My Sisters' Voices: Teenage Girls of Color Speak Outby Iris Jacob
In the tradition of the bestselling Ophelia Speaks, a collection of provocative essays by teenage girls of color
My Sisters' Voices is a passionate and poignant collection of writings from teenage girls of African American, Hispanic, Asian American, Native American, and biracial backgrounds. With candor and grace, they speak out on topics that are/i>/i>… See more details below
In the tradition of the bestselling Ophelia Speaks, a collection of provocative essays by teenage girls of color
My Sisters' Voices is a passionate and poignant collection of writings from teenage girls of African American, Hispanic, Asian American, Native American, and biracial backgrounds. With candor and grace, they speak out on topics that are relevant not only to themselves and their peers but to anyone who is raising, teaching, or nurturing young women of color.
As adolescents, women, and minorities, these young authors represent a demographic that has had no voice of its own, a group often spoken for but rarely given the opportunity to be heard. Now these young women have a chance to stand up and be counted, to present their own unique perspectives in fresh and astonishing ways. Here you'll find a Native American girl writing about the bumps in her relationship with her best friend, who's white; a Korean American girl who wishes she could help her mother understand that it's okay to socialize with boys as well as girls; and a biracial girl who feels she must be the designated spokesperson for blacks when she's around whites, for whites when she's around blacks, and for biracial people around everyone. These personal and inspiring stories about family, friendship, sex, love, poverty, loss, and oppression make My Sisters' Voices essential reading for young women of all backgrounds.
Read an Excerpt
Four years ago I read Reviving Ophelia by Mary Pipher. That book helped me understand myself and other teen girls. Pipher does a wonderful job of acknowledging teen girls and the hardships and the happinesses that we face. Her interwoven interviews, personal anecdotes, and facts made me realize what I was going through and that I was not alone.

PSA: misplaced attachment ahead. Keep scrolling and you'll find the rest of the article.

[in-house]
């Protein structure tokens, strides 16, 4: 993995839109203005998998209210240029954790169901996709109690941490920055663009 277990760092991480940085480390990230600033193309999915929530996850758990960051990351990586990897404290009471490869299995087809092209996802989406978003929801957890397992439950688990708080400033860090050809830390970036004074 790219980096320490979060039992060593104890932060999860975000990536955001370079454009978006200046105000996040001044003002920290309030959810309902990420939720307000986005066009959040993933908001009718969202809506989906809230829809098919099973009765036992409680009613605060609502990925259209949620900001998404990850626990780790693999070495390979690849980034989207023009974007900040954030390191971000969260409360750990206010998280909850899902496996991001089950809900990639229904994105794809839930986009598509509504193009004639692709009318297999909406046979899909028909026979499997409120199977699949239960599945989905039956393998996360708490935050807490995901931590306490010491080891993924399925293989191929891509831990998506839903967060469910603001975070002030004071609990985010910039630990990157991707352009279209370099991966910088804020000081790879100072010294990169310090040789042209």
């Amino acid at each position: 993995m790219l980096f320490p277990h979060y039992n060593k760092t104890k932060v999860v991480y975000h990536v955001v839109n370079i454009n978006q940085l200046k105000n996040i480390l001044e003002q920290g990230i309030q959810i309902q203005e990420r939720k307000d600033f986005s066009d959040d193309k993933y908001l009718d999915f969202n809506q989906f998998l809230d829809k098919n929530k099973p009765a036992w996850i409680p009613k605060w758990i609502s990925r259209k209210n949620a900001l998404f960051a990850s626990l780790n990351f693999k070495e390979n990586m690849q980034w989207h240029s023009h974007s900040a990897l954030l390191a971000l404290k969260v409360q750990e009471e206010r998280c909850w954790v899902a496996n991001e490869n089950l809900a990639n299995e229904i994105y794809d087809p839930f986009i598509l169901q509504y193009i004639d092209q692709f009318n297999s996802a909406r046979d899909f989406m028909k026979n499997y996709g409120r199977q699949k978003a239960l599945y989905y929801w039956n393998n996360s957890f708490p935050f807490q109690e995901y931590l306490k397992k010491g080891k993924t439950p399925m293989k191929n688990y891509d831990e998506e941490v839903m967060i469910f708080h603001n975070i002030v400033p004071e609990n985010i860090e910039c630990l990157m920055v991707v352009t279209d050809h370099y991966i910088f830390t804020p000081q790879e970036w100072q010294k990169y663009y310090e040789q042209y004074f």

Next I read Sara Shandler's book, Ophelia Speaks. Shandler wrote the book to give teenage girls the opportunity to tell their own stories. Because I was reading the stories in the girls' own words, I found it easier to connect to them and their stories and to really understand their meaning.
Reading both books profoundly helped my own search for self and my understanding of other girls. However, after reading and connecting to both, I felt something was missing. Pipher had discussed girls of color and so had Shandler. Yet, I felt my struggle had not been truly identified. I felt as though girls of color had a unique and rarely validated struggle. I believed that in addition to bearing the weight of being teenagers and female, we also carry the enormous issues of race and ethnicity.
As I clarified my idea I began to think of ways to express it. My mother remembers that on the first day of 2000, I told her I wanted to write my own book, an Ophelia Speaks for girls of color. She said, "Do it," and I thought it was one of those ideas that would be quickly forgotten.
The idea stayed with me, though, because everywhere I looked, I began to see the need for such a book. Every time I heard racist comments, every time I noticed men putting down women, every time I saw girls of color in pain, I thought back to my idea. Every time I tried to bring about change and was told to back off, wait, or pick my battles, I thought about giving girls of color an opportunity to give their opinions, for once, instead of listening to everyone else's. Such a book wouldn't solve all the world's problems, I knew, but it could empower teenage girls of color. I wanted all the girls of color out there to be able to connect and to know that I feel what they feel. I wanted them to know that when they are stared at, mimicked, or harassed, they are not alone.
And so, with my mother's help, I found a wonderful agent and wrote a proposal. While doing research for the proposal I discovered that there were no self-help books on the market for teenage girls of color. Not one. This made me even more determined to see my project through. I felt as though we as girls of color not only deserved but needed a book, recognition, and a voice so we could be properly heard and acknowledged.
Within nine months of my original idea I had a book contract and went to work. I began to write letters to English teachers, clubs, organizations, and girls I knew to get pieces of writing. Again and again I heard from girls and women of color that the book was very much needed.
When the pieces began to arrive, I felt privileged to be able to read the innermost thoughts of these young women. The insights, feelings, and emotions these girls shared were captivating. The most impressive thing I found was that I could relate to every one. Their heartaches, loves, hates, laughter, and regrets were all something I have experienced in some way or another. My idea of connecting to other girls of color by speaking out and telling our stories had become a reality.
Working on this book began to occupy most of my spare time. When I would tell people about it, in the largely white community where I live, I would be met with blank stares. Then I would have to explain the concept and I would get more blank stares, or I would get patronizing comments like, 'That's an interesting project." So I stopped telling anyone; even many of my closest friends had no idea what my book was all about. But then again, many of my close friends had never understood what I had experienced as a girl of color. I didn't tell them for a variety of reasons and they didn't ask.